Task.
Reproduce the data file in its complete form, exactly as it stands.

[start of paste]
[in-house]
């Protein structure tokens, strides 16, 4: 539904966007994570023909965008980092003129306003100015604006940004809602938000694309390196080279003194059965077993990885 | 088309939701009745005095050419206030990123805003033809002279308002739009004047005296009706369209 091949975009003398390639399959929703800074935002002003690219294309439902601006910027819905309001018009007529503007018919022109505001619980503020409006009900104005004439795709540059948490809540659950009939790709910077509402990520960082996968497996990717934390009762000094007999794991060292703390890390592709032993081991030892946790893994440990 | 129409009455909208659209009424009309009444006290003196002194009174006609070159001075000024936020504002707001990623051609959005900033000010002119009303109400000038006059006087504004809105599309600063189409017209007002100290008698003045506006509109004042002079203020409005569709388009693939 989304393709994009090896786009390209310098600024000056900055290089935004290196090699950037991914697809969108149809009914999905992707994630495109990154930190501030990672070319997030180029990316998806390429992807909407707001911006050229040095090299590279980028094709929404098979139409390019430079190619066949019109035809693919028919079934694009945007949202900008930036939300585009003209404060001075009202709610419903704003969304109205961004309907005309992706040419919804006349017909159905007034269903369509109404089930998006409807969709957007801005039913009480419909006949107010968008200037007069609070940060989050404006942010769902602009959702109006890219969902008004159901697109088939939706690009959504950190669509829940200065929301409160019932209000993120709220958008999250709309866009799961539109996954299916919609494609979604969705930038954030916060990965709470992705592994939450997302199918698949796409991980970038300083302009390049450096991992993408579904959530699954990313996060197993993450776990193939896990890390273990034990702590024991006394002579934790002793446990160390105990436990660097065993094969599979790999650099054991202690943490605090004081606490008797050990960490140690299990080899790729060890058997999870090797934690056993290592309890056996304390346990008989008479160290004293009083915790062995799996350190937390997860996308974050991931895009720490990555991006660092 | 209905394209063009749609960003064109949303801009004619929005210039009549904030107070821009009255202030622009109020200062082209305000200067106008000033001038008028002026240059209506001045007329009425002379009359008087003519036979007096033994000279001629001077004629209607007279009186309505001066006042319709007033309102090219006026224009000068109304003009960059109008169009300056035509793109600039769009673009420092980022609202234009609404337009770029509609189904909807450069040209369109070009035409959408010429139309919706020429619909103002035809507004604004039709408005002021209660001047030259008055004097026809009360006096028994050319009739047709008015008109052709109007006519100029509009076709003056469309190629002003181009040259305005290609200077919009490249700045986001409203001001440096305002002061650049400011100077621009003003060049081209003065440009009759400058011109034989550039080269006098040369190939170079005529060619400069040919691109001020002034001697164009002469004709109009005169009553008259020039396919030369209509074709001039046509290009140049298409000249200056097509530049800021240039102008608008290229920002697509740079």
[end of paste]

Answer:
[in-house]
């Protein structure tokens, strides 16, 4: 539904966007994570023909965008980092003129306003100015604006940004809602938000694309390196080279003194059965077993990885 | 088309939701009745005095050419206030990123805003033809002279308002739009004047005296009706369209 091949975009003398390639399959929703800074935002002003690219294309439902601006910027819905309001018009007529503007018919022109505001619980503020409006009900104005004439795709540059948490809540659950009939790709910077509402990520960082996968497996990717934390009762000094007999794991060292703390890390592709032993081991030892946790893994440990 | 129409009455909208659209009424009309009444006290003196002194009174006609070159001075000024936020504002707001990623051609959005900033000010002119009303109400000038006059006087504004809105599309600063189409017209007002100290008698003045506006509109004042002079203020409005569709388009693939 989304393709994009090896786009390209310098600024000056900055290089935004290196090699950037991914697809969108149809009914999905992707994630495109990154930190501030990672070319997030180029990316998806390429992807909407707001911006050229040095090299590279980028094709929404098979139409390019430079190619066949019109035809693919028919079934694009945007949202900008930036939300585009003209404060001075009202709610419903704003969304109205961004309907005309992706040419919804006349017909159905007034269903369509109404089930998006409807969709957007801005039913009480419909006949107010968008200037007069609070940060989050404006942010769902602009959702109006890219969902008004159901697109088939939706690009959504950190669509829940200065929301409160019932209000993120709220958008999250709309866009799961539109996954299916919609494609979604969705930038954030916060990965709470992705592994939450997302199918698949796409991980970038300083302009390049450096991992993408579904959530699954990313996060197993993450776990193939896990890390273990034990702590024991006394002579934790002793446990160390105990436990660097065993094969599979790999650099054991202690943490605090004081606490008797050990960490140690299990080899790729060890058997999870090797934690056993290592309890056996304390346990008989008479160290004293009083915790062995799996350190937390997860996308974050991931895009720490990555991006660092 | 209905394209063009749609960003064109949303801009004619929005210039009549904030107070821009009255202030622009109020200062082209305000200067106008000033001038008028002026240059209506001045007329009425002379009359008087003519036979007096033994000279001629001077004629209607007279009186309505001066006042319709007033309102090219006026224009000068109304003009960059109008169009300056035509793109600039769009673009420092980022609202234009609404337009770029509609189904909807450069040209369109070009035409959408010429139309919706020429619909103002035809507004604004039709408005002021209660001047030259008055004097026809009360006096028994050319009739047709008015008109052709109007006519100029509009076709003056469309190629002003181009040259305005290609200077919009490249700045986001409203001001440096305002002061650049400011100077621009003003060049081209003065440009009759400058011109034989550039080269006098040369190939170079005529060619400069040919691109001020002034001697164009002469004709109009005169009553008259020039396919030369209509074709001039046509290009140049298409000249200056097509530049800021240039102008608008290229920002697509740079």